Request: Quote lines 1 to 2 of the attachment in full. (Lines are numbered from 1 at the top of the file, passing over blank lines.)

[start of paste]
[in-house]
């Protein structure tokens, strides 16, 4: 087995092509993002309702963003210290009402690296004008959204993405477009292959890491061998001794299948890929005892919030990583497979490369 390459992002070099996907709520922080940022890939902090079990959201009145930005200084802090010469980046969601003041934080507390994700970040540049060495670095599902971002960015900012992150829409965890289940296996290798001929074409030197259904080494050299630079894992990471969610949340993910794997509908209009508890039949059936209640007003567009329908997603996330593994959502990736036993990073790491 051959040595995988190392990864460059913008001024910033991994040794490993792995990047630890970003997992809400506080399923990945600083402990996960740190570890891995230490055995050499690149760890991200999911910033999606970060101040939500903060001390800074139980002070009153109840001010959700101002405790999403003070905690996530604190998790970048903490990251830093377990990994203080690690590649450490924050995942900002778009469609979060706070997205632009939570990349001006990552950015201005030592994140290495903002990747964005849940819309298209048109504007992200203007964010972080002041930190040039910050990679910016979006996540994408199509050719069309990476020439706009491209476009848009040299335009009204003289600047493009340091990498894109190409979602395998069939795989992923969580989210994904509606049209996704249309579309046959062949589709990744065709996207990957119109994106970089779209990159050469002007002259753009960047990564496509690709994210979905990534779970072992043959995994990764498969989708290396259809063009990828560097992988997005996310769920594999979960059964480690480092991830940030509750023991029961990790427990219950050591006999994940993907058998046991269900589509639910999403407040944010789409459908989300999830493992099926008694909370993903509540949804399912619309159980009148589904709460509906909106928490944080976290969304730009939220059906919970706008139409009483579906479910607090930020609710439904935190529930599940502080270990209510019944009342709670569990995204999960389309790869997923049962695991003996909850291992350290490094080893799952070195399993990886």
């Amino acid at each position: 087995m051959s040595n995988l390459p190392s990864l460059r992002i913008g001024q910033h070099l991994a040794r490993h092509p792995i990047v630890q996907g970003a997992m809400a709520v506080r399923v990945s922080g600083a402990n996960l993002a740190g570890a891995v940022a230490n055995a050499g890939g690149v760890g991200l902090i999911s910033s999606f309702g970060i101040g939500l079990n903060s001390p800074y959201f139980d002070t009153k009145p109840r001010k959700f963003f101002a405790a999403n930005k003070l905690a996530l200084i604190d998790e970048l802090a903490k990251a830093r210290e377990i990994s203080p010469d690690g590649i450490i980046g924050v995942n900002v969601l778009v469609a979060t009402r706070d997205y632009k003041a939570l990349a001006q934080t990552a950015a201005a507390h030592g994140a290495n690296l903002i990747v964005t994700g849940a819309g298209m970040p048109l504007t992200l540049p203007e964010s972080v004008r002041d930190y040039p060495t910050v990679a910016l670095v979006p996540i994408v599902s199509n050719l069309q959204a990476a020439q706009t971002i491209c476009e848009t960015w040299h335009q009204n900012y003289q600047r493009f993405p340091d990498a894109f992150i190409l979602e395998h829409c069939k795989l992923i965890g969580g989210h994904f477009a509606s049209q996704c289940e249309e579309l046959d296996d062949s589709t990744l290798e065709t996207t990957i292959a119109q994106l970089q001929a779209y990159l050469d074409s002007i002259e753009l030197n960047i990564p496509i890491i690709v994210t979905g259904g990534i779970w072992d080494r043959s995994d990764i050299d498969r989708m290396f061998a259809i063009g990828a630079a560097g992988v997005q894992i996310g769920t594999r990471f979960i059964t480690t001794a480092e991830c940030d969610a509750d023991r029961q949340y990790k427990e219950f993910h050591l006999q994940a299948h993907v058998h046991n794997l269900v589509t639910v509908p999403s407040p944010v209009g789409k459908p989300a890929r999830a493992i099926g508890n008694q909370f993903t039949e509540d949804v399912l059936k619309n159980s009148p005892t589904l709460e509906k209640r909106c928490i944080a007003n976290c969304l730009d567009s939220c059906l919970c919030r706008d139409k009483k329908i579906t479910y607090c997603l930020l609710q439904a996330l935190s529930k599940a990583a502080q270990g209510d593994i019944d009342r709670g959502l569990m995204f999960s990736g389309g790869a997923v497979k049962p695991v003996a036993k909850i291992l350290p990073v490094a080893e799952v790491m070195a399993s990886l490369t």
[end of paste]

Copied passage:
[in-house]
């Protein structure tokens, strides 16, 4: 087995092509993002309702963003210290009402690296004008959204993405477009292959890491061998001794299948890929005892919030990583497979490369 390459992002070099996907709520922080940022890939902090079990959201009145930005200084802090010469980046969601003041934080507390994700970040540049060495670095599902971002960015900012992150829409965890289940296996290798001929074409030197259904080494050299630079894992990471969610949340993910794997509908209009508890039949059936209640007003567009329908997603996330593994959502990736036993990073790491 051959040595995988190392990864460059913008001024910033991994040794490993792995990047630890970003997992809400506080399923990945600083402990996960740190570890891995230490055995050499690149760890991200999911910033999606970060101040939500903060001390800074139980002070009153109840001010959700101002405790999403003070905690996530604190998790970048903490990251830093377990990994203080690690590649450490924050995942900002778009469609979060706070997205632009939570990349001006990552950015201005030592994140290495903002990747964005849940819309298209048109504007992200203007964010972080002041930190040039910050990679910016979006996540994408199509050719069309990476020439706009491209476009848009040299335009009204003289600047493009340091990498894109190409979602395998069939795989992923969580989210994904509606049209996704249309579309046959062949589709990744065709996207990957119109994106970089779209990159050469002007002259753009960047990564496509690709994210979905990534779970072992043959995994990764498969989708290396259809063009990828560097992988997005996310769920594999979960059964480690480092991830940030509750023991029961990790427990219950050591006999994940993907058998046991269900589509639910999403407040944010789409459908989300999830493992099926008694909370993903509540949804399912619309159980009148589904709460509906909106928490944080976290969304730009939220059906919970706008139409009483579906479910607090930020609710439904935190529930599940502080270990209510019944009342709670569990995204999960389309790869997923049962695991003996909850291992350290490094080893799952070195399993990886």